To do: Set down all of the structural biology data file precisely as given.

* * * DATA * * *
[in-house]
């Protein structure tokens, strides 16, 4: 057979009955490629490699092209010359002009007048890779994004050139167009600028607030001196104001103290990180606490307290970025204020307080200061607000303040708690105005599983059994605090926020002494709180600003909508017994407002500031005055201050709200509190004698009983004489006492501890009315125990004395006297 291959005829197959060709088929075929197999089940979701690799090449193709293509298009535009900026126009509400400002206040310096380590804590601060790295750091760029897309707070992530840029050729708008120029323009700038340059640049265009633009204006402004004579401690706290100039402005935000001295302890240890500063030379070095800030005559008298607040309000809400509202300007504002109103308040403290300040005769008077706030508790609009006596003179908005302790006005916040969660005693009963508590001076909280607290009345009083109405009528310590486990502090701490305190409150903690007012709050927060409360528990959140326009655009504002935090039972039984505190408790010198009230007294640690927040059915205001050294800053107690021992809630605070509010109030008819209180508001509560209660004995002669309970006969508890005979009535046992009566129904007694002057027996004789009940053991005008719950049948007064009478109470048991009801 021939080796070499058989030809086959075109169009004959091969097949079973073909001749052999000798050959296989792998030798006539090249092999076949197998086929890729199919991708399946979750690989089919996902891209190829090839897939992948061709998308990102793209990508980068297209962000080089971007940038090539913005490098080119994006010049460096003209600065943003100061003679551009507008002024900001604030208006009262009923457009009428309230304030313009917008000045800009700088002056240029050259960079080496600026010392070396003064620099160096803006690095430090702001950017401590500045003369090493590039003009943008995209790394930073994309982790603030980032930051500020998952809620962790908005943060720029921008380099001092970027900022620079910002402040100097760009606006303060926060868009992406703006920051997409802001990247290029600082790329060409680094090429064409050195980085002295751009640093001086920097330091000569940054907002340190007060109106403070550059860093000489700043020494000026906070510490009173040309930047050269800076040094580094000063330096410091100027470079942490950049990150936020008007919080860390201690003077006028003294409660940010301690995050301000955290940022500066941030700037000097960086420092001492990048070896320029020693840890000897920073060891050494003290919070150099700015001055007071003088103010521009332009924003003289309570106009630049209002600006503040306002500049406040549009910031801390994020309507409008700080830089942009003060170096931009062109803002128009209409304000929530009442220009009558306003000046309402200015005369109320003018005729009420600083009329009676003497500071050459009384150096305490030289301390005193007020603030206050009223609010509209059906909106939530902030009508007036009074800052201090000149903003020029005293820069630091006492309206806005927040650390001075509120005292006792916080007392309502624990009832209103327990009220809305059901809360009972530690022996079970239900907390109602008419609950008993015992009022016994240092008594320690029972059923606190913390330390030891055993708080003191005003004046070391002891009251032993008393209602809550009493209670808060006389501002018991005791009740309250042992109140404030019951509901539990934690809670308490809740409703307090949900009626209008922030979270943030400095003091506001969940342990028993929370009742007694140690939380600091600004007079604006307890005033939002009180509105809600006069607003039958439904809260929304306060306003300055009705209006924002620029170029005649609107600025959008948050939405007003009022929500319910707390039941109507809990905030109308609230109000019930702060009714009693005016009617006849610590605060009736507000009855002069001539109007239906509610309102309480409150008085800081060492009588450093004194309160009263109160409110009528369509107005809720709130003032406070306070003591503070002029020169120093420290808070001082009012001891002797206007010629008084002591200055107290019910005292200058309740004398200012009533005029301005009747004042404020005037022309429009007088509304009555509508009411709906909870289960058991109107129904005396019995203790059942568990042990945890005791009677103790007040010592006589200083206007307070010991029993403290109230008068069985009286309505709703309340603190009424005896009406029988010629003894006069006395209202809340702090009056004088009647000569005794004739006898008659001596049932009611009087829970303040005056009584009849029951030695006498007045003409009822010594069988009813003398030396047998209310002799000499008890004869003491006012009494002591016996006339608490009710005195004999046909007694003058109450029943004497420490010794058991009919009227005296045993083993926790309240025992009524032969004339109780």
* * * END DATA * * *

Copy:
[in-house]
């Protein structure tokens, strides 16, 4: 057979009955490629490699092209010359002009007048890779994004050139167009600028607030001196104001103290990180606490307290970025204020307080200061607000303040708690105005599983059994605090926020002494709180600003909508017994407002500031005055201050709200509190004698009983004489006492501890009315125990004395006297 291959005829197959060709088929075929197999089940979701690799090449193709293509298009535009900026126009509400400002206040310096380590804590601060790295750091760029897309707070992530840029050729708008120029323009700038340059640049265009633009204006402004004579401690706290100039402005935000001295302890240890500063030379070095800030005559008298607040309000809400509202300007504002109103308040403290300040005769008077706030508790609009006596003179908005302790006005916040969660005693009963508590001076909280607290009345009083109405009528310590486990502090701490305190409150903690007012709050927060409360528990959140326009655009504002935090039972039984505190408790010198009230007294640690927040059915205001050294800053107690021992809630605070509010109030008819209180508001509560209660004995002669309970006969508890005979009535046992009566129904007694002057027996004789009940053991005008719950049948007064009478109470048991009801 021939080796070499058989030809086959075109169009004959091969097949079973073909001749052999000798050959296989792998030798006539090249092999076949197998086929890729199919991708399946979750690989089919996902891209190829090839897939992948061709998308990102793209990508980068297209962000080089971007940038090539913005490098080119994006010049460096003209600065943003100061003679551009507008002024900001604030208006009262009923457009009428309230304030313009917008000045800009700088002056240029050259960079080496600026010392070396003064620099160096803006690095430090702001950017401590500045003369090493590039003009943008995209790394930073994309982790603030980032930051500020998952809620962790908005943060720029921008380099001092970027900022620079910002402040100097760009606006303060926060868009992406703006920051997409802001990247290029600082790329060409680094090429064409050195980085002295751009640093001086920097330091000569940054907002340190007060109106403070550059860093000489700043020494000026906070510490009173040309930047050269800076040094580094000063330096410091100027470079942490950049990150936020008007919080860390201690003077006028003294409660940010301690995050301000955290940022500066941030700037000097960086420092001492990048070896320029020693840890000897920073060891050494003290919070150099700015001055007071003088103010521009332009924003003289309570106009630049209002600006503040306002500049406040549009910031801390994020309507409008700080830089942009003060170096931009062109803002128009209409304000929530009442220009009558306003000046309402200015005369109320003018005729009420600083009329009676003497500071050459009384150096305490030289301390005193007020603030206050009223609010509209059906909106939530902030009508007036009074800052201090000149903003020029005293820069630091006492309206806005927040650390001075509120005292006792916080007392309502624990009832209103327990009220809305059901809360009972530690022996079970239900907390109602008419609950008993015992009022016994240092008594320690029972059923606190913390330390030891055993708080003191005003004046070391002891009251032993008393209602809550009493209670808060006389501002018991005791009740309250042992109140404030019951509901539990934690809670308490809740409703307090949900009626209008922030979270943030400095003091506001969940342990028993929370009742007694140690939380600091600004007079604006307890005033939002009180509105809600006069607003039958439904809260929304306060306003300055009705209006924002620029170029005649609107600025959008948050939405007003009022929500319910707390039941109507809990905030109308609230109000019930702060009714009693005016009617006849610590605060009736507000009855002069001539109007239906509610309102309480409150008085800081060492009588450093004194309160009263109160409110009528369509107005809720709130003032406070306070003591503070002029020169120093420290808070001082009012001891002797206007010629008084002591200055107290019910005292200058309740004398200012009533005029301005009747004042404020005037022309429009007088509304009555509508009411709906909870289960058991109107129904005396019995203790059942568990042990945890005791009677103790007040010592006589200083206007307070010991029993403290109230008068069985009286309505709703309340603190009424005896009406029988010629003894006069006395209202809340702090009056004088009647000569005794004739006898008659001596049932009611009087829970303040005056009584009849029951030695006498007045003409009822010594069988009813003398030396047998209310002799000499008890004869003491006012009494002591016996006339608490009710005195004999046909007694003058109450029943004497420490010794058991009919009227005296045993083993926790309240025992009524032969004339109780």